Changing countries and career paths: Alicia teaches couture to expats in Barcelona

Expat interviews
  • Alicia
Published on 2022-03-11 at 14:00 by Nelly Jacques
Alicia has lived in different countries on different continents and had a taste of different working cultures -- which made her realize that she needed to work towards something more meaningful. She has always had a passion for couture, so she decided to earn a living from it. Now an expat in Barcelona, she talks to about her journey and the challenges of being an entrepreneur in a new country, especially when you don't speak the language perfectly.

Can you tell us about your background and your life before Barcelona?

Like many expats, I fell into the pot at a very young age. When I was 15, I left to finish high school in Singapore, where my parents went to work. I moved without regrets, too curious to see what life looks like on the other side of the planet!

After high school, I had decided to study at Sciences Po (thanks to my freshly boosted English by spending 2 years in an English-speaking country). Barely 6 months after I started my studies in Lille, my parents left for a new adventure in San Francisco then New York, and I had a lot of fun visiting them for the holidays!

After a short stay in London to finish my studies, I returned to Paris to look for my first job as a young graduate. I chose to work in communication: I was hired by a good business school that had a fairly open environment for recruiting young people without a lot of experience. I spent 4 years in a press relations agency until I felt the need to move once again. My partner (and now husband) had landed a new position in San Francisco, so that was an opportunity to live the American dream.

How did your move to Barcelona affect your career?

It was a real catalyst. When I arrived in San Francisco, I was already looking to a change. I dreamed of making a living from couture, but I still couldn't find the formula that would allow me to earn enough income from this kind of business, especially in San Francisco, an ultra-expensive city with staggering salaries.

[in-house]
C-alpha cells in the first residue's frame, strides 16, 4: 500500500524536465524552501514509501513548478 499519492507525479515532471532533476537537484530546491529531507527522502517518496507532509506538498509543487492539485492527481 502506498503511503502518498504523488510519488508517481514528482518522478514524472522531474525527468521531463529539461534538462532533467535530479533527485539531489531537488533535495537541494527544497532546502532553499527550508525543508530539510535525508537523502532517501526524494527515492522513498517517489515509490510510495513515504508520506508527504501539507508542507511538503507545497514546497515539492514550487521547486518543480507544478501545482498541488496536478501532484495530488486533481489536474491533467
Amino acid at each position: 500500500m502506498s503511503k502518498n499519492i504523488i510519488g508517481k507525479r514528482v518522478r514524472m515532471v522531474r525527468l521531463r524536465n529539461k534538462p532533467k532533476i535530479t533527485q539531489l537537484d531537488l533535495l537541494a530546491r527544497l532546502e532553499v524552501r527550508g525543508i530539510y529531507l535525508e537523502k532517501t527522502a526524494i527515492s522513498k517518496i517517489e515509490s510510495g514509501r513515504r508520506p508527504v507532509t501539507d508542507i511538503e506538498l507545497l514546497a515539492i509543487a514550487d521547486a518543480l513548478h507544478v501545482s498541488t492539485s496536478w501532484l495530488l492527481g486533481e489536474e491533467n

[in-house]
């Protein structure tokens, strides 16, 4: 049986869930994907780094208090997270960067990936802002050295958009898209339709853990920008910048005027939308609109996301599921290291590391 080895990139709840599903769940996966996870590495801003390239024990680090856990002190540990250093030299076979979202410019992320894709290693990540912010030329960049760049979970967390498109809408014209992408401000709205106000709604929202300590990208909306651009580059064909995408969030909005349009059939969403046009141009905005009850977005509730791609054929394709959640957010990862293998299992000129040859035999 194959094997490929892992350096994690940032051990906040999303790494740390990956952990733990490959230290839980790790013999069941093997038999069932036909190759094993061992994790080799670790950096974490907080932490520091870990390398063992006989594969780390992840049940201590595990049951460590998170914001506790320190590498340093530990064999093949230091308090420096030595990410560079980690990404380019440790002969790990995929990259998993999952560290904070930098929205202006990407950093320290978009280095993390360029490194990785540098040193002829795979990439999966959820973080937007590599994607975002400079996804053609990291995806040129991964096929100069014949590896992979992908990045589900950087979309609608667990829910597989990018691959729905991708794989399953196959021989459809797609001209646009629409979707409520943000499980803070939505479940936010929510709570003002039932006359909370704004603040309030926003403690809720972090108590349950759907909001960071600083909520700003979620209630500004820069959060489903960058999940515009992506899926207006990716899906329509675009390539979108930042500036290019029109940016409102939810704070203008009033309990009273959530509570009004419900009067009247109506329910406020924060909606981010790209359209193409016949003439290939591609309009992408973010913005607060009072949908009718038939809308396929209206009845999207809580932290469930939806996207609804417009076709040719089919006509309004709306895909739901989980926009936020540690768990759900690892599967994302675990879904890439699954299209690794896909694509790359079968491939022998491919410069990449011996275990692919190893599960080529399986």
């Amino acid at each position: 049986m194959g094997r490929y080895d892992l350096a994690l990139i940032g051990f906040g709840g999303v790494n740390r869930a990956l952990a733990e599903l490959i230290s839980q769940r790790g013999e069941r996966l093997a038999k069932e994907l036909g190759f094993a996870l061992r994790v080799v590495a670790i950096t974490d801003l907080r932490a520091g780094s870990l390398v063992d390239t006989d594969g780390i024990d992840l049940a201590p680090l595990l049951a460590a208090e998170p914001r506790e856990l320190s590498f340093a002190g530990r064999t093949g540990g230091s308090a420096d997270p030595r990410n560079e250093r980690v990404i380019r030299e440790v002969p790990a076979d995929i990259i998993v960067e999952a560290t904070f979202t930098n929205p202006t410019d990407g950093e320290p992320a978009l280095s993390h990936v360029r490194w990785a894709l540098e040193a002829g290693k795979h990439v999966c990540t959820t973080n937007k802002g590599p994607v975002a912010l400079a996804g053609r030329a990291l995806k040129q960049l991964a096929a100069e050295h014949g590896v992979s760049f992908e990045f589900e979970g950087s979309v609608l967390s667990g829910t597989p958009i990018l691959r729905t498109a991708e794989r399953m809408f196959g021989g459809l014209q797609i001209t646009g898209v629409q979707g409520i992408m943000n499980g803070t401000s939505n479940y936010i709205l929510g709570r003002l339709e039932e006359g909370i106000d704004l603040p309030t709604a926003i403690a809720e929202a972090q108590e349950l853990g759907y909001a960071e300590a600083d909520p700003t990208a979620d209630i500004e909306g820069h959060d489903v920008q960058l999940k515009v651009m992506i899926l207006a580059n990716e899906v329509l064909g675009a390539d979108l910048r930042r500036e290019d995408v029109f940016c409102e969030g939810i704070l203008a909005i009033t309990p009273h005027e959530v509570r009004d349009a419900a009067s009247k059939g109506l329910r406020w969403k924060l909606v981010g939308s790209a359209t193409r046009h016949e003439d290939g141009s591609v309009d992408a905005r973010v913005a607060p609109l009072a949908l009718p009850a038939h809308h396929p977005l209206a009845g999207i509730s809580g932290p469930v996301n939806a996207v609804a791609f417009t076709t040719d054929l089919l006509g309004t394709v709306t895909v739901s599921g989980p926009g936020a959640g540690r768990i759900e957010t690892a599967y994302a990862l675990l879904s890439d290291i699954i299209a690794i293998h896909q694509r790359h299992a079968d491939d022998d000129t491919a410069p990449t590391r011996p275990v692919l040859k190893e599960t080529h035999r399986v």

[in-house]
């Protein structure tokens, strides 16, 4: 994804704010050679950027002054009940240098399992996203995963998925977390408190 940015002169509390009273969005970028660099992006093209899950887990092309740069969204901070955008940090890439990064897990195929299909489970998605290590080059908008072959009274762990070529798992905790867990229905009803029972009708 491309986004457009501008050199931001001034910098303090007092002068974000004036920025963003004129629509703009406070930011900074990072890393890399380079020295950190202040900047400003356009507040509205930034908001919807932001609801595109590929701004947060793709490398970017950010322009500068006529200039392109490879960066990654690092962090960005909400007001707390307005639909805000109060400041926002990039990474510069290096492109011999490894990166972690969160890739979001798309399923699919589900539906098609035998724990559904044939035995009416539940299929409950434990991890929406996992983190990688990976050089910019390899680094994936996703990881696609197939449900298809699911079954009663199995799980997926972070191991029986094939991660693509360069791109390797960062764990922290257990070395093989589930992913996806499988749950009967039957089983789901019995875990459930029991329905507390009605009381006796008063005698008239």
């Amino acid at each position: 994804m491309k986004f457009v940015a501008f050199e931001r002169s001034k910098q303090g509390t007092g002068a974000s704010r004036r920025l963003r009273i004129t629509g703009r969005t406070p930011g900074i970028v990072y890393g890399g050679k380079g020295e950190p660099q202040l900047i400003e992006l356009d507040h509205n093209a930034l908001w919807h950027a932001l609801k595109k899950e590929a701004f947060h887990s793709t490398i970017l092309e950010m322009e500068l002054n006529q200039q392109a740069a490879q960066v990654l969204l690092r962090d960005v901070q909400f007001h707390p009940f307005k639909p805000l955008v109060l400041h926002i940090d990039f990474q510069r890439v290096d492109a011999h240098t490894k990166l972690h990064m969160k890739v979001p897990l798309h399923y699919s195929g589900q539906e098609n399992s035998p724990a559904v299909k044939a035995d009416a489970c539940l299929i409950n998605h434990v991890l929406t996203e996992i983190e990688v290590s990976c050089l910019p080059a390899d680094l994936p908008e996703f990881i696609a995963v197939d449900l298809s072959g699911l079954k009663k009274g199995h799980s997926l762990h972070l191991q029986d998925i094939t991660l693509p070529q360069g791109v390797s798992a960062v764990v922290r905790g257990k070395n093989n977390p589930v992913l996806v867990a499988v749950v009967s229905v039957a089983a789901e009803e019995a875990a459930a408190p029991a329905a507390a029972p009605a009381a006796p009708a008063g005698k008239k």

However, things changed when I arrived in Barcelona. Since I did not speak Spanish as fluently as English, it was difficult for me to do a job that required a good command of the language and the local culture. And then frankly speaking, after nine years in the communications field, I was tired of working for others in a job that was no longer fulfilling for me.

At the same time, I had thought a lot about what I could do for a living from couture. I then decided on teaching, which I already did a little in SF with my girlfriends, and I had liked it a lot.

After discussing with my husband, I gave myself 6 months to earn my first income with this new business in a city where I hardly anyone yet.

Had you ever imagined teaching couture under the palm trees of Barcelona when you finished your studies?

I actually dreamed of spending a part of my life under the palm trees of Barcelona because living abroad has always been part of our life plans with my partner. I've also been an expat kid, so once you get started, you can't really get enough of it.

Going back to Paris after England was a bit of relocating abroad for me as I had not lived in Paris for 5 years.

The United States had also answered some of my questions about entrepreneurship. But I took more time to choose couture and accept the change.

What types of courses do you offer, and who are the people you work with?

Before starting, I did my own market research. Are there couture courses in Barcelona? In which languages?